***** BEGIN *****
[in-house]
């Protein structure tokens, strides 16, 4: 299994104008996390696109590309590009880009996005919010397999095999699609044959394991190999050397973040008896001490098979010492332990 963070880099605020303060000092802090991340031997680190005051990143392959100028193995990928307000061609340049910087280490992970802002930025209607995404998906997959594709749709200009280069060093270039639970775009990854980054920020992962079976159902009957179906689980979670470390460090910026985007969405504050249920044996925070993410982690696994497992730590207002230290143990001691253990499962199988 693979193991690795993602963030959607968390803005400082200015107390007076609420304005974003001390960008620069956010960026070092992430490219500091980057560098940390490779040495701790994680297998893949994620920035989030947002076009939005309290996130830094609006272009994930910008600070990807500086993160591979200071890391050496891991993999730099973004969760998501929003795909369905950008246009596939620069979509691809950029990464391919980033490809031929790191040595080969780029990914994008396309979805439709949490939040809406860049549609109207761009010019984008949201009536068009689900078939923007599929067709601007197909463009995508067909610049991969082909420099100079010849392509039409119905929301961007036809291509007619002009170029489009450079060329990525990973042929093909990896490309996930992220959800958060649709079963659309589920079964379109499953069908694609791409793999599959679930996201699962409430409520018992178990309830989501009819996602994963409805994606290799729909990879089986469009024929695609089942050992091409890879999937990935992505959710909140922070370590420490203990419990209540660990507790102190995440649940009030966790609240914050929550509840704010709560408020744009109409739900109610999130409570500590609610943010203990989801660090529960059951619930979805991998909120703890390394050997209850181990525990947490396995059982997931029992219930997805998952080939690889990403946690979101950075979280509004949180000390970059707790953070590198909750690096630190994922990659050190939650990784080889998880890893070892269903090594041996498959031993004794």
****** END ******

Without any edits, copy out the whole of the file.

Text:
[in-house]
């Protein structure tokens, strides 16, 4: 299994104008996390696109590309590009880009996005919010397999095999699609044959394991190999050397973040008896001490098979010492332990 963070880099605020303060000092802090991340031997680190005051990143392959100028193995990928307000061609340049910087280490992970802002930025209607995404998906997959594709749709200009280069060093270039639970775009990854980054920020992962079976159902009957179906689980979670470390460090910026985007969405504050249920044996925070993410982690696994497992730590207002230290143990001691253990499962199988 693979193991690795993602963030959607968390803005400082200015107390007076609420304005974003001390960008620069956010960026070092992430490219500091980057560098940390490779040495701790994680297998893949994620920035989030947002076009939005309290996130830094609006272009994930910008600070990807500086993160591979200071890391050496891991993999730099973004969760998501929003795909369905950008246009596939620069979509691809950029990464391919980033490809031929790191040595080969780029990914994008396309979805439709949490939040809406860049549609109207761009010019984008949201009536068009689900078939923007599929067709601007197909463009995508067909610049991969082909420099100079010849392509039409119905929301961007036809291509007619002009170029489009450079060329990525990973042929093909990896490309996930992220959800958060649709079963659309589920079964379109499953069908694609791409793999599959679930996201699962409430409520018992178990309830989501009819996602994963409805994606290799729909990879089986469009024929695609089942050992091409890879999937990935992505959710909140922070370590420490203990419990209540660990507790102190995440649940009030966790609240914050929550509840704010709560408020744009109409739900109610999130409570500590609610943010203990989801660090529960059951619930979805991998909120703890390394050997209850181990525990947490396995059982997931029992219930997805998952080939690889990403946690979101950075979280509004949180000390970059707790953070590198909750690096630190994922990659050190939650990784080889998880890893070892269903090594041996498959031993004794």